Despite its name, an emergency room isn’t necessarily the fastest way for patients to enter a hospital, depending on the facility’s layout, capacity and flow. For some patients, like expecting mothers, time is of the essence. The time spent during check-in and in the waiting room could be critical moments that make the difference between life and death.
After an in-depth analysis of the layout and way-finding at Self Regional Hospital in Greenwood, South Carolina, designers at McMillan Pazdan Smith saw the need for an elevator that would bypass the emergency room to provide direct access to the childbirth center. Within a few months of the design firm’s plan being executed, the elevator saved the life of at least one child.
“LDRP (labor, delivery, recovery and postpartum) specialists said an expecting mother who used the direct access elevator arrived at the childbirth center hemorrhaging,” said R. Cullen Pitts, Principal and Healthcare Studio Director at McMillan Pazdan Smith. “The team took her to the delivery room, where she was prepped for emergency surgery and her healthy baby was delivered via C-section within 10 minutes. The LDRP team were confident that the baby wouldn’t have survived if the process had taken another 30 seconds to 1 minute.”
The direct access elevator is one example of how hospital design can be re-examined as a tool that increases the effectiveness of the healthcare patients receive.
To provide quality healthcare, older hospital buildings must adapt to growing populations, new medical paradigms and evolving building code requirements. Owners and facility managers try to get ahead of this by rearranging existing departments, renovating or adding on to existing structures.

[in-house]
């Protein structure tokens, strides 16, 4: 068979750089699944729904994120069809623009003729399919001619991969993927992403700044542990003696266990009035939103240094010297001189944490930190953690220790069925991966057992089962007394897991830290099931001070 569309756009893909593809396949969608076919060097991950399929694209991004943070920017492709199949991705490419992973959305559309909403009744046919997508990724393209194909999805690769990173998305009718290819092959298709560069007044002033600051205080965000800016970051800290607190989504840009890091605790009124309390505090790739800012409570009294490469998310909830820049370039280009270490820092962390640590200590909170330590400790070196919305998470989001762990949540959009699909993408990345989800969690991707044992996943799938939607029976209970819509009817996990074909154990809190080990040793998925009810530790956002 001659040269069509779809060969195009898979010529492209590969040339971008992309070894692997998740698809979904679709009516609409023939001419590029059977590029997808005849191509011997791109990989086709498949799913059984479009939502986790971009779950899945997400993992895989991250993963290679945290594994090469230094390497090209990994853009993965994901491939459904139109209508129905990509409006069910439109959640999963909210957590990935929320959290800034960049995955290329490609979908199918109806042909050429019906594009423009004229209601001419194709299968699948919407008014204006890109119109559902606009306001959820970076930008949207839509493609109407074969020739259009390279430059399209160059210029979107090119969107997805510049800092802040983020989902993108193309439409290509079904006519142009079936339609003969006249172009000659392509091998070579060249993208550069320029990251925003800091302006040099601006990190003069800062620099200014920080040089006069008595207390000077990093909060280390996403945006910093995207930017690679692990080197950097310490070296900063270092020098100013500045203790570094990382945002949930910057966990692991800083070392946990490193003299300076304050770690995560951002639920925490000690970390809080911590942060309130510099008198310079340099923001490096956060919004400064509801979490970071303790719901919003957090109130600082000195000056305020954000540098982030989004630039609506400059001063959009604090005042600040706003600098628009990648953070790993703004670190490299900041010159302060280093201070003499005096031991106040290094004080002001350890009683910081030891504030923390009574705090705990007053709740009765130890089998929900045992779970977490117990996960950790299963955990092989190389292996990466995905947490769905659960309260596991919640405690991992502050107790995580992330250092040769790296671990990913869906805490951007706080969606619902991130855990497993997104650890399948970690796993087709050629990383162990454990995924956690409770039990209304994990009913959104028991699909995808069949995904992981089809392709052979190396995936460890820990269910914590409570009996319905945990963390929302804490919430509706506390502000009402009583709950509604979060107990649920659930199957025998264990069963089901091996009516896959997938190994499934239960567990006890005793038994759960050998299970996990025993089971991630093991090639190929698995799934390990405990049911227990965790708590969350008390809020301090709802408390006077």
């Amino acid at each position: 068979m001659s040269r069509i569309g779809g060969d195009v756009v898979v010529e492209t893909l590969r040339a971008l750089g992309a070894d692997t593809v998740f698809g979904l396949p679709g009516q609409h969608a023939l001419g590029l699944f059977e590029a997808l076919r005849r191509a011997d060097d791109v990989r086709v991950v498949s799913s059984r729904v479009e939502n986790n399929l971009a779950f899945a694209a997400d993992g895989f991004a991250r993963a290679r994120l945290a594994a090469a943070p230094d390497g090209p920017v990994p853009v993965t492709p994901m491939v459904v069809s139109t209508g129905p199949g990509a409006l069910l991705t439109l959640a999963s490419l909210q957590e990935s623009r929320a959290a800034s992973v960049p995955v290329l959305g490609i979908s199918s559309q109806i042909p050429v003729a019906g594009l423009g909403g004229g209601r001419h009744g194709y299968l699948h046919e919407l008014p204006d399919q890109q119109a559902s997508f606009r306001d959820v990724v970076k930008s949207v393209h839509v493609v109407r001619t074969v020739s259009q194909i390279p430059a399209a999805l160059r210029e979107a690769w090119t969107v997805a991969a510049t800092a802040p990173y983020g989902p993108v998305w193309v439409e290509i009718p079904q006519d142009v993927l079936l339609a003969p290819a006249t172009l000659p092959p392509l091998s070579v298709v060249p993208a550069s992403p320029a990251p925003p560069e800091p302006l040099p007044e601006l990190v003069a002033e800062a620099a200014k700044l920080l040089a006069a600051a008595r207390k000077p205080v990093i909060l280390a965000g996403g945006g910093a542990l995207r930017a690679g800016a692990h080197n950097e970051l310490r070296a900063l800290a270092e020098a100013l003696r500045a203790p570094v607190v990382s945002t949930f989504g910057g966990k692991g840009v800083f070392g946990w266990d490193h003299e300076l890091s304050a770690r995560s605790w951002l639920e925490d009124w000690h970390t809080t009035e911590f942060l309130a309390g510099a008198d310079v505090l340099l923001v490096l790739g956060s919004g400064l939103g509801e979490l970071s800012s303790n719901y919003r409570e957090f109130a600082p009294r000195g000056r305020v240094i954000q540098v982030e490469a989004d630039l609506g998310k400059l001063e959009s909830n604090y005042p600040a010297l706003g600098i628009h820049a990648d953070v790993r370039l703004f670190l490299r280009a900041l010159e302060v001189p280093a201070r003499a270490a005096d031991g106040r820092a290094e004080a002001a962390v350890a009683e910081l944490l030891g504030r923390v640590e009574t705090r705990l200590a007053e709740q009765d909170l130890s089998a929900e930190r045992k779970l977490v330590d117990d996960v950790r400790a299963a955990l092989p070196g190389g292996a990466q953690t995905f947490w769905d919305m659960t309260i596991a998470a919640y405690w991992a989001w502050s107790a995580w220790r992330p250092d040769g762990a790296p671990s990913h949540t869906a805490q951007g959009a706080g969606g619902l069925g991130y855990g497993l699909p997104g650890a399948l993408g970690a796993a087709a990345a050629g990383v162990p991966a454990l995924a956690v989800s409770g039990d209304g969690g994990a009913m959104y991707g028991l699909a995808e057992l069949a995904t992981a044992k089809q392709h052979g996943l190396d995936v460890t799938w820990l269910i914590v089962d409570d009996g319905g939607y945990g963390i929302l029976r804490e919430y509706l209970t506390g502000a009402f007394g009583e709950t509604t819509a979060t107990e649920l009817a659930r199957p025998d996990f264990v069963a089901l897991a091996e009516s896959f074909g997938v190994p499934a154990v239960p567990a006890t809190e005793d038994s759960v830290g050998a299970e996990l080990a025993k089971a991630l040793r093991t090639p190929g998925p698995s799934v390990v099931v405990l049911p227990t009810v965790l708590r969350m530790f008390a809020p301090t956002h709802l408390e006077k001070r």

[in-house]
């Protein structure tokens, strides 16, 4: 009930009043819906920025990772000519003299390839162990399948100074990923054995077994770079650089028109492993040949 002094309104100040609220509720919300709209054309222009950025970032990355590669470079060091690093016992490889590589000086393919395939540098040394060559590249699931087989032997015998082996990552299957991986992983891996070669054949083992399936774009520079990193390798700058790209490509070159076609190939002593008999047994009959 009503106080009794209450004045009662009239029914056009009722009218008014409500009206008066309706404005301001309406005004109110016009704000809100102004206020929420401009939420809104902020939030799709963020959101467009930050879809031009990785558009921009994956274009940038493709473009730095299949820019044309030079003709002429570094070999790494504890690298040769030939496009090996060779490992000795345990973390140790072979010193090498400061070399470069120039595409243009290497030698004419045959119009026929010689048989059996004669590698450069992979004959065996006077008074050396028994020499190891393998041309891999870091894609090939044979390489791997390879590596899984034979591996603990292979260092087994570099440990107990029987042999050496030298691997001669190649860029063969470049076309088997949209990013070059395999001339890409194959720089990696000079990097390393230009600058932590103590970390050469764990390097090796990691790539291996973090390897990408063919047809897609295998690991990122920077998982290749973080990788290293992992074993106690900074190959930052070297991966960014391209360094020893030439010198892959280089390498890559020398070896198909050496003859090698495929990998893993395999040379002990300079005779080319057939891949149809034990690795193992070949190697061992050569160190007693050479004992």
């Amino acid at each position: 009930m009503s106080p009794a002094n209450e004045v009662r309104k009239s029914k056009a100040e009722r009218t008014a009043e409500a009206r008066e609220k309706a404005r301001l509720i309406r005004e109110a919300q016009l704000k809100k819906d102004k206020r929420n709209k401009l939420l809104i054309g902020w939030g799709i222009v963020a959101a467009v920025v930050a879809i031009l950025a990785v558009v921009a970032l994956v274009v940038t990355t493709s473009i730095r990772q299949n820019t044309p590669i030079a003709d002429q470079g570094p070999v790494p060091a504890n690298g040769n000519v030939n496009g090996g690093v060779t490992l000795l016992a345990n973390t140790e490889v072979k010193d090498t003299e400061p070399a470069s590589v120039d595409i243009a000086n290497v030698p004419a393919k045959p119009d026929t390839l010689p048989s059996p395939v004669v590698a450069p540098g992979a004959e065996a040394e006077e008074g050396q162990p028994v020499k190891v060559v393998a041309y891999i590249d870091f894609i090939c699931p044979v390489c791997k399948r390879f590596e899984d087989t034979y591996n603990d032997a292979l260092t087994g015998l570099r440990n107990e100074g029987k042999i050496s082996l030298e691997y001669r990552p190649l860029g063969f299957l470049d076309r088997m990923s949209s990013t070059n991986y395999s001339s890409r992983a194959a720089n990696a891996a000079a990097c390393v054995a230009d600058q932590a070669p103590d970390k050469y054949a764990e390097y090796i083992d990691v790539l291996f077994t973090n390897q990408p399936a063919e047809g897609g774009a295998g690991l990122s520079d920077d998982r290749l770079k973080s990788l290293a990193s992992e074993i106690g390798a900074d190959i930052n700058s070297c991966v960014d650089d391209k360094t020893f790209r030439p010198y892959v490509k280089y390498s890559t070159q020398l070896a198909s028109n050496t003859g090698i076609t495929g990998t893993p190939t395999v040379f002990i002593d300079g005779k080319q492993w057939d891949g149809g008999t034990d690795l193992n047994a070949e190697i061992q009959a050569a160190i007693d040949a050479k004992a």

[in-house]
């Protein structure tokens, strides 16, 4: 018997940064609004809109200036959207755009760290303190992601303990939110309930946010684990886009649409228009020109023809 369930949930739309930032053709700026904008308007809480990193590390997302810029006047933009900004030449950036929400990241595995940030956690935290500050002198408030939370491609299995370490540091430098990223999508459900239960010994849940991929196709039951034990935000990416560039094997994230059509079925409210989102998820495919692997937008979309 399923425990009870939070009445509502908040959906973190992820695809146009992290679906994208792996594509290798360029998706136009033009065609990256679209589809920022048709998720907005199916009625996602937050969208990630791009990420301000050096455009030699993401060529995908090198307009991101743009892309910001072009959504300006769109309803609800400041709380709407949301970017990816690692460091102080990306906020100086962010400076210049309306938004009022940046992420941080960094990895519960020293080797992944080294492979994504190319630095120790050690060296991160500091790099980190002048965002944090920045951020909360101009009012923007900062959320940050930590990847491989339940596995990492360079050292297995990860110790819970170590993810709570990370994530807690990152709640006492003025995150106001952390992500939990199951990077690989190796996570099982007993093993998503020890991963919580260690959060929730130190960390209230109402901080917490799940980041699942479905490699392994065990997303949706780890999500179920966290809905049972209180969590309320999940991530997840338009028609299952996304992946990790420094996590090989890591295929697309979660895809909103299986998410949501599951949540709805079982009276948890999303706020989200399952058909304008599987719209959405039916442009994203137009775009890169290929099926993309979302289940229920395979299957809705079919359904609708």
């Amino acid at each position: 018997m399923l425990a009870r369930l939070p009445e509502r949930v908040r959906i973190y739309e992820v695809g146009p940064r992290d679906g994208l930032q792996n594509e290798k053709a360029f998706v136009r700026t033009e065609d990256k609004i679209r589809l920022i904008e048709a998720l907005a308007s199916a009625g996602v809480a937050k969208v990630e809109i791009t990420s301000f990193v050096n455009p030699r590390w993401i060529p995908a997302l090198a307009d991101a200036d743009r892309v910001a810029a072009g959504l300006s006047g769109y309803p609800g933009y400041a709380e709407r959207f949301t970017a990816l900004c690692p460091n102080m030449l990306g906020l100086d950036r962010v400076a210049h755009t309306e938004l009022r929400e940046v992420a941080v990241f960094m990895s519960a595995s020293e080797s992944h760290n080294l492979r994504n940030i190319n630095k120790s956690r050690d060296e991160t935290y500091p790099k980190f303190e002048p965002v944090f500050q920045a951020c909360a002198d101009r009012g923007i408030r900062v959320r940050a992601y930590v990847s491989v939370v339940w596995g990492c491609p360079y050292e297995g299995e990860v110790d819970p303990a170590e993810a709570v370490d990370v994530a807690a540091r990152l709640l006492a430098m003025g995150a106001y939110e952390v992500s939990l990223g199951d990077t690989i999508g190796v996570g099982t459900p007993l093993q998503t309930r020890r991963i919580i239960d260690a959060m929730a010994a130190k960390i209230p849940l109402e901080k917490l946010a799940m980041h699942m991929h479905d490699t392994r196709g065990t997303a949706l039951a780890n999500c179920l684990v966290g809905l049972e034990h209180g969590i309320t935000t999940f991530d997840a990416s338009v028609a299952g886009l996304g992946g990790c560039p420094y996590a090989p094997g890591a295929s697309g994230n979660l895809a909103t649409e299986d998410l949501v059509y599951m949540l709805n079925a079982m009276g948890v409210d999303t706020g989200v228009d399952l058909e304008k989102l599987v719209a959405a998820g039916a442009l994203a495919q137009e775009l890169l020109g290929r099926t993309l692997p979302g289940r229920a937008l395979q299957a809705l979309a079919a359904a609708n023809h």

Part of this is due to the development and adoption of medical technologies like magnetic resonance imaging (MRI) and proton beam therapy, which require purpose-built spaces designed to accommodate the bulky, specialized hardware. Some hospitals place mobile MRI units in parking lots to mitigate this issue, but that's a specific solution that isn’t universal to all medical technologies or locales.
On top of that, hospitals often build addition after addition to keep up with population growth. The design of each individual addition must consider the hospital as a whole to avoid making navigation more difficult. Unfortunately, not all additions are designed with future flexibility in mind. Often, designers may try to satisfy budgetary or time constraints at the sacrifice of functionality. Over time, this trend leads to maze-like layouts with no thought for organization or efficiency.
Adding to the entry problem is the fact that many Americans avoid ambulances — which drop patients off exactly where they need to be — due to high costs.
From childhood, it’s drilled into our heads to call 911 in the event of an emergency, but the financial implications of a short ambulance ride can be serious, especially for people without insurance or those whose insurance doesn’t cover out-of-network emergency services. A short ride can leave patients stuck with thousands in medical bills with few options for recourse.